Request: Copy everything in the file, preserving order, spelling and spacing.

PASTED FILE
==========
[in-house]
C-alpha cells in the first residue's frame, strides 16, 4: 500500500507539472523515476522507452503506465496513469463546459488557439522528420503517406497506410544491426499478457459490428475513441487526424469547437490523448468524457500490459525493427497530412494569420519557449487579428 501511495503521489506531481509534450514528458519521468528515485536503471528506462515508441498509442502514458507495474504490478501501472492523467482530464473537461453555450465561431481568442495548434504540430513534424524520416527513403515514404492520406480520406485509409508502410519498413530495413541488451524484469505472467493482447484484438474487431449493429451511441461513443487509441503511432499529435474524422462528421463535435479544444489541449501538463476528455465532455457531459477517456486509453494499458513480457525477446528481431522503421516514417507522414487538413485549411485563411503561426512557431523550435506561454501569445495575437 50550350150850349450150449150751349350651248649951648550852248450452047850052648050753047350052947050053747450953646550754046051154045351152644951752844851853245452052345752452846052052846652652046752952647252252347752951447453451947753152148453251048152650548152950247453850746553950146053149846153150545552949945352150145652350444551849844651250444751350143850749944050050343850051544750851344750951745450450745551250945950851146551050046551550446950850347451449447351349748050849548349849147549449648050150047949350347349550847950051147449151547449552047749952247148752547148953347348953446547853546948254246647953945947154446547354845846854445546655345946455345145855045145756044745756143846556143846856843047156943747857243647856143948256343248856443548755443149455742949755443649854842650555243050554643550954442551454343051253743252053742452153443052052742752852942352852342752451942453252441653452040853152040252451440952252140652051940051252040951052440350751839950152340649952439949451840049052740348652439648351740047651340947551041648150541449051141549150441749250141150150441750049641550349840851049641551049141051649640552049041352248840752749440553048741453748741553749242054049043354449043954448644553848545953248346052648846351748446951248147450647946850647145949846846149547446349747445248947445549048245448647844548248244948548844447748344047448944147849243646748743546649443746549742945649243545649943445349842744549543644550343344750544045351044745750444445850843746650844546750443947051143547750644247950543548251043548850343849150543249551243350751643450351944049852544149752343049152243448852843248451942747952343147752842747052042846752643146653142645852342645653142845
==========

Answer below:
[in-house]
C-alpha cells in the first residue's frame, strides 16, 4: 500500500507539472523515476522507452503506465496513469463546459488557439522528420503517406497506410544491426499478457459490428475513441487526424469547437490523448468524457500490459525493427497530412494569420519557449487579428 501511495503521489506531481509534450514528458519521468528515485536503471528506462515508441498509442502514458507495474504490478501501472492523467482530464473537461453555450465561431481568442495548434504540430513534424524520416527513403515514404492520406480520406485509409508502410519498413530495413541488451524484469505472467493482447484484438474487431449493429451511441461513443487509441503511432499529435474524422462528421463535435479544444489541449501538463476528455465532455457531459477517456486509453494499458513480457525477446528481431522503421516514417507522414487538413485549411485563411503561426512557431523550435506561454501569445495575437 50550350150850349450150449150751349350651248649951648550852248450452047850052648050753047350052947050053747450953646550754046051154045351152644951752844851853245452052345752452846052052846652652046752952647252252347752951447453451947753152148453251048152650548152950247453850746553950146053149846153150545552949945352150145652350444551849844651250444751350143850749944050050343850051544750851344750951745450450745551250945950851146551050046551550446950850347451449447351349748050849548349849147549449648050150047949350347349550847950051147449151547449552047749952247148752547148953347348953446547853546948254246647953945947154446547354845846854445546655345946455345145855045145756044745756143846556143846856843047156943747857243647856143948256343248856443548755443149455742949755443649854842650555243050554643550954442551454343051253743252053742452153443052052742752852942352852342752451942453252441653452040853152040252451440952252140652051940051252040951052440350751839950152340649952439949451840049052740348652439648351740047651340947551041648150541449051141549150441749250141150150441750049641550349840851049641551049141051649640552049041352248840752749440553048741453748741553749242054049043354449043954448644553848545953248346052648846351748446951248147450647946850647145949846846149547446349747445248947445549048245448647844548248244948548844447748344047448944147849243646748743546649443746549742945649243545649943445349842744549543644550343344750544045351044745750444445850843746650844546750443947051143547750644247950543548251043548850343849150543249551243350751643450351944049852544149752343049152243448852843248451942747952343147752842747052042846752643146653142645852342645653142845